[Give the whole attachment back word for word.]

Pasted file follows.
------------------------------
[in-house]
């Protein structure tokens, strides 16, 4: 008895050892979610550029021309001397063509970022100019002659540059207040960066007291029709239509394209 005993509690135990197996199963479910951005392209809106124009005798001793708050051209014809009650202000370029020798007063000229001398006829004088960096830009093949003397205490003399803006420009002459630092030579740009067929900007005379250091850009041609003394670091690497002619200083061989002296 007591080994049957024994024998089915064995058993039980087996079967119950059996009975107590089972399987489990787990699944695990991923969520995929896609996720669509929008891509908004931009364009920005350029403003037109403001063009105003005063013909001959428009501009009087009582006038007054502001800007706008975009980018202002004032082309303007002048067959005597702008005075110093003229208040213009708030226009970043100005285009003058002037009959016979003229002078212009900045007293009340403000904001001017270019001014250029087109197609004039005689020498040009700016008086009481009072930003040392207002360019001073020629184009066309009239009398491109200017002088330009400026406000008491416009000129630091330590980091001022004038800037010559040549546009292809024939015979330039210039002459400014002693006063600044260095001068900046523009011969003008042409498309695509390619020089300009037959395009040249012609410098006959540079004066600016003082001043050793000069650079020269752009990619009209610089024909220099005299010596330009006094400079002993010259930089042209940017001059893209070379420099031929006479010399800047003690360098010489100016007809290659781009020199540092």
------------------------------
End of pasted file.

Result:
[in-house]
């Protein structure tokens, strides 16, 4: 008895050892979610550029021309001397063509970022100019002659540059207040960066007291029709239509394209 005993509690135990197996199963479910951005392209809106124009005798001793708050051209014809009650202000370029020798007063000229001398006829004088960096830009093949003397205490003399803006420009002459630092030579740009067929900007005379250091850009041609003394670091690497002619200083061989002296 007591080994049957024994024998089915064995058993039980087996079967119950059996009975107590089972399987489990787990699944695990991923969520995929896609996720669509929008891509908004931009364009920005350029403003037109403001063009105003005063013909001959428009501009009087009582006038007054502001800007706008975009980018202002004032082309303007002048067959005597702008005075110093003229208040213009708030226009970043100005285009003058002037009959016979003229002078212009900045007293009340403000904001001017270019001014250029087109197609004039005689020498040009700016008086009481009072930003040392207002360019001073020629184009066309009239009398491109200017002088330009400026406000008491416009000129630091330590980091001022004038800037010559040549546009292809024939015979330039210039002459400014002693006063600044260095001068900046523009011969003008042409498309695509390619020089300009037959395009040249012609410098006959540079004066600016003082001043050793000069650079020269752009990619009209610089024909220099005299010596330009006094400079002993010259930089042209940017001059893209070379420099031929006479010399800047003690360098010489100016007809290659781009020199540092």